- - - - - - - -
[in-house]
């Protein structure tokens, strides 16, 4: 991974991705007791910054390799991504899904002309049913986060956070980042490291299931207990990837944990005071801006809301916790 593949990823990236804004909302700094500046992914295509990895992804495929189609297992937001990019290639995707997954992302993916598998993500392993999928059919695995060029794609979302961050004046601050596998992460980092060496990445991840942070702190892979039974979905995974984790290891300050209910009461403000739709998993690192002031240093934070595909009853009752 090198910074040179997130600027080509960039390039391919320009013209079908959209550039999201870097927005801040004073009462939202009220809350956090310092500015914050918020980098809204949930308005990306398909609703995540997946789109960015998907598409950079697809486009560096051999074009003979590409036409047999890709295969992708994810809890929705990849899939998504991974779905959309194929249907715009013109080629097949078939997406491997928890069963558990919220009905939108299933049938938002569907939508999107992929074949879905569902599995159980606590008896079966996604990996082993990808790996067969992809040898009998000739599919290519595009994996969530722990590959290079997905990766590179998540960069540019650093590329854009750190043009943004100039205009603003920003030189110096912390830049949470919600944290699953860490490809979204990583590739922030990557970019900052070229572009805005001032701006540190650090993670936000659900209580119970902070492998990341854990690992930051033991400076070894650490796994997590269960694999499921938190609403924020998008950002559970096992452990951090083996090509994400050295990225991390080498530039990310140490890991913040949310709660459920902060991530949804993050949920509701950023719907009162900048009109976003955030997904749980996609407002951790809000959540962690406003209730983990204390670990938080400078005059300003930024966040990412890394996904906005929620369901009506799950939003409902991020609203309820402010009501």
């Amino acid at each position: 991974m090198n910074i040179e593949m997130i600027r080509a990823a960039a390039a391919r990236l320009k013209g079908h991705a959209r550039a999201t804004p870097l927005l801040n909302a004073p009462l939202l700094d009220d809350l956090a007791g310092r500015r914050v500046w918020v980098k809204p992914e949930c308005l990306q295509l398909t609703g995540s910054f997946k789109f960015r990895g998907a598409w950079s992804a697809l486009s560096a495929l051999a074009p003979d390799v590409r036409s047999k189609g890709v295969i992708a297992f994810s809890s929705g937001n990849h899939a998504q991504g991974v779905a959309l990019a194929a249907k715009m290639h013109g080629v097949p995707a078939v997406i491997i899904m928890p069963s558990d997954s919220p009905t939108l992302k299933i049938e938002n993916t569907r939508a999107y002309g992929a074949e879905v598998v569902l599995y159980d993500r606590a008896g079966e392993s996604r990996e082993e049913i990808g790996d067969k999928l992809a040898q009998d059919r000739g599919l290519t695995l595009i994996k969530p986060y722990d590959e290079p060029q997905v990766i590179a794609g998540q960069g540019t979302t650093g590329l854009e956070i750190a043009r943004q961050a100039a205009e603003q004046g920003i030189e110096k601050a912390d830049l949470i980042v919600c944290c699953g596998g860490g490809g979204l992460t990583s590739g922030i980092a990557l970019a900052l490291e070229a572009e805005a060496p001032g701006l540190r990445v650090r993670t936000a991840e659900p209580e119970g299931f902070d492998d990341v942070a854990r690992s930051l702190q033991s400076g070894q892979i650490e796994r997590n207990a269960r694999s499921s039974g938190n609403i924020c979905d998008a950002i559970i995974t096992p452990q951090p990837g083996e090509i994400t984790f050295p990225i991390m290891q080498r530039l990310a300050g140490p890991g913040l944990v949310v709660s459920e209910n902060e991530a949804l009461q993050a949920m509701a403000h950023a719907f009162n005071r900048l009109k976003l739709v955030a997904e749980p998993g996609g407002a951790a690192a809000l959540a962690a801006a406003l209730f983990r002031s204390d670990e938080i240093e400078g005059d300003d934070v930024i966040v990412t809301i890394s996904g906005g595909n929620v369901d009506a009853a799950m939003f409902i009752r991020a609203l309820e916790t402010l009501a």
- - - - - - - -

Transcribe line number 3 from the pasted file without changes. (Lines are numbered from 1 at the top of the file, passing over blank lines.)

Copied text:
């Amino acid at each position: 991974m090198n910074i040179e593949m997130i600027r080509a990823a960039a390039a391919r990236l320009k013209g079908h991705a959209r550039a999201t804004p870097l927005l801040n909302a004073p009462l939202l700094d009220d809350l956090a007791g310092r500015r914050v500046w918020v980098k809204p992914e949930c308005l990306q295509l398909t609703g995540s910054f997946k789109f960015r990895g998907a598409w950079s992804a697809l486009s560096a495929l051999a074009p003979d390799v590409r036409s047999k189609g890709v295969i992708a297992f994810s809890s929705g937001n990849h899939a998504q991504g991974v779905a959309l990019a194929a249907k715009m290639h013109g080629v097949p995707a078939v997406i491997i899904m928890p069963s558990d997954s919220p009905t939108l992302k299933i049938e938002n993916t569907r939508a999107y002309g992929a074949e879905v598998v569902l599995y159980d993500r606590a008896g079966e392993s996604r990996e082993e049913i990808g790996d067969k999928l992809a040898q009998d059919r000739g599919l290519t695995l595009i994996k969530p986060y722990d590959e290079p060029q997905v990766i590179a794609g998540q960069g540019t979302t650093g590329l854009e956070i750190a043009r943004q961050a100039a205009e603003q004046g920003i030189e110096k601050a912390d830049l949470i980042v919600c944290c699953g596998g860490g490809g979204l992460t990583s590739g922030i980092a990557l970019a900052l490291e070229a572009e805005a060496p001032g701006l540190r990445v650090r993670t936000a991840e659900p209580e119970g299931f902070d492998d990341v942070a854990r690992s930051l702190q033991s400076g070894q892979i650490e796994r997590n207990a269960r694999s499921s039974g938190n609403i924020c979905d998008a950002i559970i995974t096992p452990q951090p990837g083996e090509i994400t984790f050295p990225i991390m290891q080498r530039l990310a300050g140490p890991g913040l944990v949310v709660s459920e209910n902060e991530a949804l009461q993050a949920m509701a403000h950023a719907f009162n005071r900048l009109k976003l739709v955030a997904e749980p998993g996609g407002a951790a690192a809000l959540a962690a801006a406003l209730f983990r002031s204390d670990e938080i240093e400078g005059d300003d934070v930024i966040v990412t809301i890394s996904g906005g595909n929620v369901d009506a009853a799950m939003f409902i009752r991020a609203l309820e916790t402010l009501a």